A planet of rainbow meadows! Rippling grass plains of psychedelia! It’s a setting ripped straight from my ‘80s cartoon-fueled childhood fantasies. With a one-word, exclamatory opening (“Grass!”), followed by rhythmic, semantically-repetitive exaltations of unworldly beauty of this agro-fantasy landscape, it brings to mind the overzealous theme chorus of Hair, the musical, (am I the only one?)
…and a very contrary feeling of eerie disquiet that never goes away…
Tepper turns menacing an innocuous setting from the first word. The cultish chant of excessive descriptors, like a chime of empty rhetoric interrupted by not-so-hints of social instability and injected references to blood, silver, and stubble suggest an insidious nature. At the bottom of the page, a little girl asks, “What are nuns, Grandma?” The next page over, she doesn’t recognize a parsnip. All followed by a quickening sense of archaic aristocracy and oppressive tradition, but really, what is this place?
And that’s the essential mystery of Sheri S. Tepper’s SF Masterwork novel.
(But thank goodness we get to leave that weird hippie-elite merged nightmare by chapter 3 for something more comfortable: a gritty urban techno-setting of poverty and tyranny. With spaceships! But we won’t be there for long… discomfort is the game in Grass.)
Marjorie’s husband is assigned to investigate a cure on the plagueless planet of Grass, with kids, horses, and husband’s mistress in tow, while the rest of the human universe succumbs to sickness. The dichotomous social structure of the planet baffles Marjorie—a hushed nobility over here, a vibrant merchant class over there—not to mention the sinister “mounts” and “hounds” that lead the “hunt. When a young girl disappears and society looks the other way, Marjorie risks her life, as well as her diplomatic position, to shatter the suffocating silence of the Grassian elite
Here be monsters: the hounds, horse-sized, “the nighttime horror, the eater of young,” (2) and the mounts, or Hippae, “twice the size of the hounds… those necks spined with arm-long scimitars of pointed, knife-edged bone…” (82). These are frightful beasts, but there’s also something sexual about the human-mount relationship with the strained, erect posture to avoid those barbs, the “simulator” they use for strengthening the thighs and back, and the lulling, rhythmic hypnosis of the ride. A social obsessiveness pervades these hunts, yet secrecy envelopes the act. It feels drug-like, carnal, impure.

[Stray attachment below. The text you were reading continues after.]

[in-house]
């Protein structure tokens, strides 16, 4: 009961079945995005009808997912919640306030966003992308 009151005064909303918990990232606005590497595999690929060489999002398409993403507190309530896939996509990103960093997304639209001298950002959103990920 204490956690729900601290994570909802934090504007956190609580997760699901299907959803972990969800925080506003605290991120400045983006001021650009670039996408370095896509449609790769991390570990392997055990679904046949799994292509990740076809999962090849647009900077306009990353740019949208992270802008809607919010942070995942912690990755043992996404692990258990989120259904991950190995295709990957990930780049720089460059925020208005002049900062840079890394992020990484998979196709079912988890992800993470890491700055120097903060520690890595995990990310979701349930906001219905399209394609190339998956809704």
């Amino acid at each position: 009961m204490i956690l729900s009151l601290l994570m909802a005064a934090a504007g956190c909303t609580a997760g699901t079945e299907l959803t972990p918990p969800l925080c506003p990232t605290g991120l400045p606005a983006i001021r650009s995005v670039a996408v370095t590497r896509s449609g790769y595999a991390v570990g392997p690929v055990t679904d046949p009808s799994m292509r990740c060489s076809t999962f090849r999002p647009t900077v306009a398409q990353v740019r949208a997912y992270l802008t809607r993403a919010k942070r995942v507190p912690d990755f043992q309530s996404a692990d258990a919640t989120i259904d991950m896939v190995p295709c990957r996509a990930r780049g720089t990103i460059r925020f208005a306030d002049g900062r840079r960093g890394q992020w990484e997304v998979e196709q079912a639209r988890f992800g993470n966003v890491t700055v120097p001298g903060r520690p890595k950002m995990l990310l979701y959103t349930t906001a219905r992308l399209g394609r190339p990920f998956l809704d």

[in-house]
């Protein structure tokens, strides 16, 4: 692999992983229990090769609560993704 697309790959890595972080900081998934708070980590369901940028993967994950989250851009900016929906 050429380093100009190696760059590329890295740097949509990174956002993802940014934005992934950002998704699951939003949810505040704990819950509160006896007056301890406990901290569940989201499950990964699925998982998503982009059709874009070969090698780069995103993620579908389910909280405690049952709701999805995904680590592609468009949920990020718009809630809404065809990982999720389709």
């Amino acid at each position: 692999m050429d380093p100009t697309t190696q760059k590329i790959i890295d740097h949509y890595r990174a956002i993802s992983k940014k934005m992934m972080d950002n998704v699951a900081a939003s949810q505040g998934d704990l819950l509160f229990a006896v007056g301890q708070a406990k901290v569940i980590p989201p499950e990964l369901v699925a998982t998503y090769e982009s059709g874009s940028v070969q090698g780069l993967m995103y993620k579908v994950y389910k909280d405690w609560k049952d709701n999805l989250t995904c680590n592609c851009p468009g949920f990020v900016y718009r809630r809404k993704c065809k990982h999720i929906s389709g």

Other subplots thicken the tale. The acolyte Rillibee is reassigned to a Friary on Grass, despite his internal blasphemies. Marjorie and husband wrestle with physical and emotional intimacy, further impaired by the presence of his mistress, and a younger male love interest. Marjorie’s daughter is desperate to win the affections of an older Grassian aristocrat. Meanwhile, tensions between the Terran-based empire, Sanctity, and the insular planet of Grass threaten the possible discovery of cure for the plague.
The theme is Taboo. So much unknown, so much unsaid. Taboo saturates Tepper’s universe. But things-being-unsaid doesn’t quite work when the author pans a conveniently trained lens on the internal worlds of every important (and not-so-important) character. Too often, intimate tension is revealed for the sake of the reader and to the detriment of the mystery. Head-hopping thoughts are exposed, while enigmatic characters are laid bare as simple and predictable. The domineering beasts of Grass are spared this internal vivisection (for the most part), and remain the only real force for page-turning in this layered tale.
At times, hairy situations are rescued by unlikely, convenient things: a slip of paper drops in just the right place, characters show up at just the right time. (At one point, I wonder if Rillibee has access to a teleport, considering his talent for fast and prompt travel.) Then, on page 343 of the 450-page tale, the only medical doctor on Grass, a multi-degreed female with research and publishing credits on her CV asks, “Why didn’t you ask us medical people?” (343). Well, yes. I kind of wondered that, too.
There’s something arbitrary about a planet-sized nation-state, feudal-state, culture, et cetera, and spacefaring races that regress technologically inevitably raise red skeptic flags, but I’ll forgive it in the name of metaphor, which is worth the parsing out, though, fair warning, a planet of rippling, rainbow-colored grass insulated by generations of taboo and tradition, and submissive to the forces of pernicious, untamed beasts might be muddier than the surface elements first suggest.
*Added after first comments rolled in* For sake of clarity, the book is an uncomfortable read, but in a good way. The setting is a quickly-discovered deception. (My exclamation points are doubly demonstrative, not mockery.) Causes much thinks, despite the technical flaws.